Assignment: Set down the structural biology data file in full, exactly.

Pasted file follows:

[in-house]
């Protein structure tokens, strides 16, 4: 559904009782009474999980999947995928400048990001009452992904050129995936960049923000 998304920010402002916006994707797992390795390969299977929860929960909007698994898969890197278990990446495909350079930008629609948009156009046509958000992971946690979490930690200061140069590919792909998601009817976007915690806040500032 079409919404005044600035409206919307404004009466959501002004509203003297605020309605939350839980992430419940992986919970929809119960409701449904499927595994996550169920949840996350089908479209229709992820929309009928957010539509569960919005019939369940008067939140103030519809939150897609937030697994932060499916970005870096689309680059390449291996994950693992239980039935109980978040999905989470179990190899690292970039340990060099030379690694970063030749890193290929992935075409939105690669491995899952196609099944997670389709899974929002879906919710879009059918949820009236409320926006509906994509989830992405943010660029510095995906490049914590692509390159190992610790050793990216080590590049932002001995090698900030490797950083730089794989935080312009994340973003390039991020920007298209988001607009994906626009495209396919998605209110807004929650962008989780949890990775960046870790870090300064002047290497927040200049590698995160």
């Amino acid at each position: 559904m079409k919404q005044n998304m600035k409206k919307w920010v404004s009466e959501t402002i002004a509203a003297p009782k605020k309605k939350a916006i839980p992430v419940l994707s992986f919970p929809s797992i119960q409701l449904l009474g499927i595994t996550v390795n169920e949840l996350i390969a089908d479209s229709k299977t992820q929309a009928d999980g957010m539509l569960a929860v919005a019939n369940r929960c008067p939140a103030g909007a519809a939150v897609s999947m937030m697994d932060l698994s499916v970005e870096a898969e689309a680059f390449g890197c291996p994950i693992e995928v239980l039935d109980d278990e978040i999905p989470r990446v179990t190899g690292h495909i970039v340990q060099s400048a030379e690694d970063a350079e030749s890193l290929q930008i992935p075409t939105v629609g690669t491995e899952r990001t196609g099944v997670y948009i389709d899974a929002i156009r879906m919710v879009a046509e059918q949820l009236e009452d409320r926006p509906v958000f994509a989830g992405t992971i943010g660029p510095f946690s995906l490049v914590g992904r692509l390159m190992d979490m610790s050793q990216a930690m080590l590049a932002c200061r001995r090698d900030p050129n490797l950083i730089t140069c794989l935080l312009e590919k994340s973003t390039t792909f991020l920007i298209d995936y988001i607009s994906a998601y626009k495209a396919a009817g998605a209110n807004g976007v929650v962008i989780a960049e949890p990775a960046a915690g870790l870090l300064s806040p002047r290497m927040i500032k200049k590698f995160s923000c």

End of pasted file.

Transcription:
[in-house]
């Protein structure tokens, strides 16, 4: 559904009782009474999980999947995928400048990001009452992904050129995936960049923000 998304920010402002916006994707797992390795390969299977929860929960909007698994898969890197278990990446495909350079930008629609948009156009046509958000992971946690979490930690200061140069590919792909998601009817976007915690806040500032 079409919404005044600035409206919307404004009466959501002004509203003297605020309605939350839980992430419940992986919970929809119960409701449904499927595994996550169920949840996350089908479209229709992820929309009928957010539509569960919005019939369940008067939140103030519809939150897609937030697994932060499916970005870096689309680059390449291996994950693992239980039935109980978040999905989470179990190899690292970039340990060099030379690694970063030749890193290929992935075409939105690669491995899952196609099944997670389709899974929002879906919710879009059918949820009236409320926006509906994509989830992405943010660029510095995906490049914590692509390159190992610790050793990216080590590049932002001995090698900030490797950083730089794989935080312009994340973003390039991020920007298209988001607009994906626009495209396919998605209110807004929650962008989780949890990775960046870790870090300064002047290497927040200049590698995160």
């Amino acid at each position: 559904m079409k919404q005044n998304m600035k409206k919307w920010v404004s009466e959501t402002i002004a509203a003297p009782k605020k309605k939350a916006i839980p992430v419940l994707s992986f919970p929809s797992i119960q409701l449904l009474g499927i595994t996550v390795n169920e949840l996350i390969a089908d479209s229709k299977t992820q929309a009928d999980g957010m539509l569960a929860v919005a019939n369940r929960c008067p939140a103030g909007a519809a939150v897609s999947m937030m697994d932060l698994s499916v970005e870096a898969e689309a680059f390449g890197c291996p994950i693992e995928v239980l039935d109980d278990e978040i999905p989470r990446v179990t190899g690292h495909i970039v340990q060099s400048a030379e690694d970063a350079e030749s890193l290929q930008i992935p075409t939105v629609g690669t491995e899952r990001t196609g099944v997670y948009i389709d899974a929002i156009r879906m919710v879009a046509e059918q949820l009236e009452d409320r926006p509906v958000f994509a989830g992405t992971i943010g660029p510095f946690s995906l490049v914590g992904r692509l390159m190992d979490m610790s050793q990216a930690m080590l590049a932002c200061r001995r090698d900030p050129n490797l950083i730089t140069c794989l935080l312009e590919k994340s973003t390039t792909f991020l920007i298209d995936y988001i607009s994906a998601y626009k495209a396919a009817g998605a209110n807004g976007v929650v962008i989780a960049e949890p990775a960046a915690g870790l870090l300064s806040p002047r290497m927040i500032k200049k590698f995160s923000c």